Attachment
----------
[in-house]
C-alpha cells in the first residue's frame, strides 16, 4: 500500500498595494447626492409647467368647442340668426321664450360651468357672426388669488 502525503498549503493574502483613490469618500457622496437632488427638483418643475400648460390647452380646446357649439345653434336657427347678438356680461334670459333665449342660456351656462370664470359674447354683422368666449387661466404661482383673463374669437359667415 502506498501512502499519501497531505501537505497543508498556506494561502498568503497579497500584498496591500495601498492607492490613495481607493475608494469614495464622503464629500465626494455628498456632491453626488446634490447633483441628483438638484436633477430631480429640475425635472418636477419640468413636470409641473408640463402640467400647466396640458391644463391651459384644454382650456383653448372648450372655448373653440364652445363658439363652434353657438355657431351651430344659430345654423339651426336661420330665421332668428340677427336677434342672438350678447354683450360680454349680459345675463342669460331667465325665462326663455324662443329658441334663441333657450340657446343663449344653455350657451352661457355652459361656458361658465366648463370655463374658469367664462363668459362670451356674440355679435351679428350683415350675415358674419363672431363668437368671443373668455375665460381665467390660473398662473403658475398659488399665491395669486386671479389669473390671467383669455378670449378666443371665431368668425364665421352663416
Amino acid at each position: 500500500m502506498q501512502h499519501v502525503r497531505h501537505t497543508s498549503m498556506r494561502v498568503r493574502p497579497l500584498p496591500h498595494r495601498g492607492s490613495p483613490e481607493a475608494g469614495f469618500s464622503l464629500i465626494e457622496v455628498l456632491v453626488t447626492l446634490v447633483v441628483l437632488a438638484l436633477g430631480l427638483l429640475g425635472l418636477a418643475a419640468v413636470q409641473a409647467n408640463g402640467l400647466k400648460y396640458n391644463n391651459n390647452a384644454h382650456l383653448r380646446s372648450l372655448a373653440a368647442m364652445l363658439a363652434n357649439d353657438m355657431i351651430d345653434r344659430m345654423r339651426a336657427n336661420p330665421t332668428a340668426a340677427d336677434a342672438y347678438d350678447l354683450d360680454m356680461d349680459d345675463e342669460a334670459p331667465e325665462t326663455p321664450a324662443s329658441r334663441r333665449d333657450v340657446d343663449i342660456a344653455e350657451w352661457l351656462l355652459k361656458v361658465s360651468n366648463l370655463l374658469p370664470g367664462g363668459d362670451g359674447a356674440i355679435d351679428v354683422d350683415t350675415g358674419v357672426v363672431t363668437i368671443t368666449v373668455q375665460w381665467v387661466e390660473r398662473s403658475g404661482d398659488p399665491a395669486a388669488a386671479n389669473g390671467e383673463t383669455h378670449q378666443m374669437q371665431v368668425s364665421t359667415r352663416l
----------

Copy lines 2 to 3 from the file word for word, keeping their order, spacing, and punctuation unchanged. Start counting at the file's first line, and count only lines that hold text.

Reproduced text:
C-alpha cells in the first residue's frame, strides 16, 4: 500500500498595494447626492409647467368647442340668426321664450360651468357672426388669488 502525503498549503493574502483613490469618500457622496437632488427638483418643475400648460390647452380646446357649439345653434336657427347678438356680461334670459333665449342660456351656462370664470359674447354683422368666449387661466404661482383673463374669437359667415 502506498501512502499519501497531505501537505497543508498556506494561502498568503497579497500584498496591500495601498492607492490613495481607493475608494469614495464622503464629500465626494455628498456632491453626488446634490447633483441628483438638484436633477430631480429640475425635472418636477419640468413636470409641473408640463402640467400647466396640458391644463391651459384644454382650456383653448372648450372655448373653440364652445363658439363652434353657438355657431351651430344659430345654423339651426336661420330665421332668428340677427336677434342672438350678447354683450360680454349680459345675463342669460331667465325665462326663455324662443329658441334663441333657450340657446343663449344653455350657451352661457355652459361656458361658465366648463370655463374658469367664462363668459362670451356674440355679435351679428350683415350675415358674419363672431363668437368671443373668455375665460381665467390660473398662473403658475398659488399665491395669486386671479389669473390671467383669455378670449378666443371665431368668425364665421352663416
Amino acid at each position: 500500500m502506498q501512502h499519501v502525503r497531505h501537505t497543508s498549503m498556506r494561502v498568503r493574502p497579497l500584498p496591500h498595494r495601498g492607492s490613495p483613490e481607493a475608494g469614495f469618500s464622503l464629500i465626494e457622496v455628498l456632491v453626488t447626492l446634490v447633483v441628483l437632488a438638484l436633477g430631480l427638483l429640475g425635472l418636477a418643475a419640468v413636470q409641473a409647467n408640463g402640467l400647466k400648460y396640458n391644463n391651459n390647452a384644454h382650456l383653448r380646446s372648450l372655448a373653440a368647442m364652445l363658439a363652434n357649439d353657438m355657431i351651430d345653434r344659430m345654423r339651426a336657427n336661420p330665421t332668428a340668426a340677427d336677434a342672438y347678438d350678447l354683450d360680454m356680461d349680459d345675463e342669460a334670459p331667465e325665462t326663455p321664450a324662443s329658441r334663441r333665449d333657450v340657446d343663449i342660456a344653455e350657451w352661457l351656462l355652459k361656458v361658465s360651468n366648463l370655463l374658469p370664470g367664462g363668459d362670451g359674447a356674440i355679435d351679428v354683422d350683415t350675415g358674419v357672426v363672431t363668437i368671443t368666449v373668455q375665460w381665467v387661466e390660473r398662473s403658475g404661482d398659488p399665491a395669486a388669488a386671479n389669473g390671467e383673463t383669455h378670449q378666443m374669437q371665431v368668425s364665421t359667415r352663416l